Indications have shown that Premier League champions, Liverpool might not be making a move to sign Schalke center-back Ozan Kabak.
The Turkish is a player they have been heavily linked with. The Reds had last week secured the signing of Thiago Alcantara and Diogo Jota, after initially signing Greece international Kostantinos Tsimikas.
The Athletic reports Liverpool will turn their attention to a new center-back. Liverpool is currently short at center-back after the sale of Dejan Lovren to Zenith earlier in the window.
Having been linked with a number of options, which include Schalke’s promising defender, Liverpool already has Tsimikas, Thiago, and Jota, and they are not looking to bring in more players before the transfer window slams shut on October 5th.
Although it has been suggested that the Reds will bring in a new center-back following the departure of Lovren, Jurgen Klopp seemed to be happy with the options he has at his disposal.
Is Liverpool coy on Ozan Kabak?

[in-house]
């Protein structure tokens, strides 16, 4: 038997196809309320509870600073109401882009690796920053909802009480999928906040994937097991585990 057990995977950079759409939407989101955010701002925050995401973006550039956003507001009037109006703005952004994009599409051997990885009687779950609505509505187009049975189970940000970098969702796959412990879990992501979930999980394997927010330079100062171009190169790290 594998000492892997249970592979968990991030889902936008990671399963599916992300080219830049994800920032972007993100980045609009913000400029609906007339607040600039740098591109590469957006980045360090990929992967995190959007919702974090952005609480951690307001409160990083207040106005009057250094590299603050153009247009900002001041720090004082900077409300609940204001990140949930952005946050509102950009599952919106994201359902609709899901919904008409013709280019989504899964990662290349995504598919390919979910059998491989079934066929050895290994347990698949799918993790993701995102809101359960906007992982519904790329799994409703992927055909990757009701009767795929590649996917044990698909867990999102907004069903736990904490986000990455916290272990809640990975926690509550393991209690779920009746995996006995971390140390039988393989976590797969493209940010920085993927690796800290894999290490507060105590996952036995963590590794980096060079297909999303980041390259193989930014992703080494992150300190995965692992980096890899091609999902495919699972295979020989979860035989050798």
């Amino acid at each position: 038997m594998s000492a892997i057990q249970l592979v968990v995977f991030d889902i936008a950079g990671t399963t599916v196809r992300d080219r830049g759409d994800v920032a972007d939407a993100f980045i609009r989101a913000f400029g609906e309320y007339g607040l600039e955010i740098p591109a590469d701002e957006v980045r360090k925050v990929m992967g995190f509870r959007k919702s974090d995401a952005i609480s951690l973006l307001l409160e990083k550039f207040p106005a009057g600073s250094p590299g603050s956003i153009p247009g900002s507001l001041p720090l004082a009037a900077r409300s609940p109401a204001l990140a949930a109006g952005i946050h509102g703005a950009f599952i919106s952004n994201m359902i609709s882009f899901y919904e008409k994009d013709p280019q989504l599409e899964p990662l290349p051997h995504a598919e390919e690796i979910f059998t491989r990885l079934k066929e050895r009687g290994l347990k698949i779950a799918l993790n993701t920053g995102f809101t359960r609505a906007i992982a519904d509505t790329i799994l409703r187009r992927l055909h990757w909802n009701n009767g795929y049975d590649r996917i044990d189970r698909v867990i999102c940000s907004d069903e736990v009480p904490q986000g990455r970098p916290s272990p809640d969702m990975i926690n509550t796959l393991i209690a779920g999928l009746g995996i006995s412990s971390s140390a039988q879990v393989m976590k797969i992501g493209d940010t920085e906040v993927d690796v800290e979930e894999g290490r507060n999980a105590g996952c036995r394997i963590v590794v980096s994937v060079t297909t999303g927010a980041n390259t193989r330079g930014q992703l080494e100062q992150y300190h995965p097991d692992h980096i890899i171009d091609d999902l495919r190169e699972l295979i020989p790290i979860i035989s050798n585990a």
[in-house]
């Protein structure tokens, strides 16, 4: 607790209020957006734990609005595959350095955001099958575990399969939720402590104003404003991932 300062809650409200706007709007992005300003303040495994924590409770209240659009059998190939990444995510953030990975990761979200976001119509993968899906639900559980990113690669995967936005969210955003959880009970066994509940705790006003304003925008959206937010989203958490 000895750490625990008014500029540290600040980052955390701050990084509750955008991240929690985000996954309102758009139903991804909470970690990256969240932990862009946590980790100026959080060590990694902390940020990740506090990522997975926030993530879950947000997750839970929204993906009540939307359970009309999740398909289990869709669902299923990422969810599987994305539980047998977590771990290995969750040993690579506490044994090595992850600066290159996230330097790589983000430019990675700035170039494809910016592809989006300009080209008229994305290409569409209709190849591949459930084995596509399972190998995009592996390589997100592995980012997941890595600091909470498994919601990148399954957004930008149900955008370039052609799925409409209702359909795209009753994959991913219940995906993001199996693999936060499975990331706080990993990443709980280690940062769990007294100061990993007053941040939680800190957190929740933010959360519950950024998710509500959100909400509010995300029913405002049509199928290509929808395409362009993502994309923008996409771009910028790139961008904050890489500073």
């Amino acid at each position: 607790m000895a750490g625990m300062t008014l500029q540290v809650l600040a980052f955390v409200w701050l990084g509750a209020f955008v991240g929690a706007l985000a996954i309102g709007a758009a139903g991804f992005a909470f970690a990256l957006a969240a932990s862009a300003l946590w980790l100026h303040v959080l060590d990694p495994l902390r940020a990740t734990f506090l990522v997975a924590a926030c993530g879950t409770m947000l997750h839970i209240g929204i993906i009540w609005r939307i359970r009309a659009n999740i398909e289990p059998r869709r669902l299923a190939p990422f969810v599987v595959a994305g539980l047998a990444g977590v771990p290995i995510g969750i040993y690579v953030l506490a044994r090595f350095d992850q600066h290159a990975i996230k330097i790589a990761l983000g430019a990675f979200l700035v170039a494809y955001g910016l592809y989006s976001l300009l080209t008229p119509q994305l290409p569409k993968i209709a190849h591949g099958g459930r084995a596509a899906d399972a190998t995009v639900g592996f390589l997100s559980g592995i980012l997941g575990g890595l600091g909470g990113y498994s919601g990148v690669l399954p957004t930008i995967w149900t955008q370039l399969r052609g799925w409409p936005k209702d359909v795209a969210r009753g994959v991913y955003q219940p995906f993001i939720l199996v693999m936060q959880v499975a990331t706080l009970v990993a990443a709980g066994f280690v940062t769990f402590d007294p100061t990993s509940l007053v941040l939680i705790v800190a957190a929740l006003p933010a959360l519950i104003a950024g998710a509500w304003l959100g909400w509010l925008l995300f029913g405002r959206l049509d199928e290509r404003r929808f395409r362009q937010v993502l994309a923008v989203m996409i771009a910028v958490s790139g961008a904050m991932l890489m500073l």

According to the available statistics from last season, the 20-year-old is a strong defender when it comes to aerial duels. With a relatively high 5.46 aerial duels per 90 minutes and an impressive success rate of 70.43%, Kabak is not a mere player. This could be an area that Liverpool are particularly interested in.
But the recent information might be seen as a coy. Liverpool coach, Jurgen Klopp had refused to talk about the progress in the negotiation for Thiago Alcantara before eventually signing him for 30m Euros.
Liverpool knows Kaba’s aerial importance on the pitch. So, having the Turkish as a back up is expected to help in the long run.
This could also put van Dijk and Matip on their toes and the former had recently committed an error in the League opener against Leeds United. Kabak is known for curbing the threat of long-range passes from the opposition. This allows an element of control on games for the Reds.
Kabak also fits into Liverpool profile as an impressive ball carrier. But much can’t be said as the transfer window still has almost three weeks for businesses to happen.